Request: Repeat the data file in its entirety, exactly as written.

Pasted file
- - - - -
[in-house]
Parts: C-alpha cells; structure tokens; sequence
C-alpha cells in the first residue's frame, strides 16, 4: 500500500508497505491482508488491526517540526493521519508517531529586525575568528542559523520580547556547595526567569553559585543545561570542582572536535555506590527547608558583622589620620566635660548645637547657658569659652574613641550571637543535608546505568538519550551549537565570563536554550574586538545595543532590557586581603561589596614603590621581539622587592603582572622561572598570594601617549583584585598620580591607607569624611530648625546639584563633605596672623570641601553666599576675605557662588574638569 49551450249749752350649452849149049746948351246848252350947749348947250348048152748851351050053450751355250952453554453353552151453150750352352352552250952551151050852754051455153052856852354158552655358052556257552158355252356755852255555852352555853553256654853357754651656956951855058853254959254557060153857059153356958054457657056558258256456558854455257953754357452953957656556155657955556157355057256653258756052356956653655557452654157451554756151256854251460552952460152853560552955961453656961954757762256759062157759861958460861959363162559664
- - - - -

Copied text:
[in-house]
Parts: C-alpha cells; structure tokens; sequence
C-alpha cells in the first residue's frame, strides 16, 4: 500500500508497505491482508488491526517540526493521519508517531529586525575568528542559523520580547556547595526567569553559585543545561570542582572536535555506590527547608558583622589620620566635660548645637547657658569659652574613641550571637543535608546505568538519550551549537565570563536554550574586538545595543532590557586581603561589596614603590621581539622587592603582572622561572598570594601617549583584585598620580591607607569624611530648625546639584563633605596672623570641601553666599576675605557662588574638569 49551450249749752350649452849149049746948351246848252350947749348947250348048152748851351050053450751355250952453554453353552151453150750352352352552250952551151050852754051455153052856852354158552655358052556257552158355252356755852255555852352555853553256654853357754651656956951855058853254959254557060153857059153356958054457657056558258256456558854455257953754357452953957656556155657955556157355057256653258756052356956653655557452654157451554756151256854251460552952460152853560552955961453656961954757762256759062157759861958460861959363162559664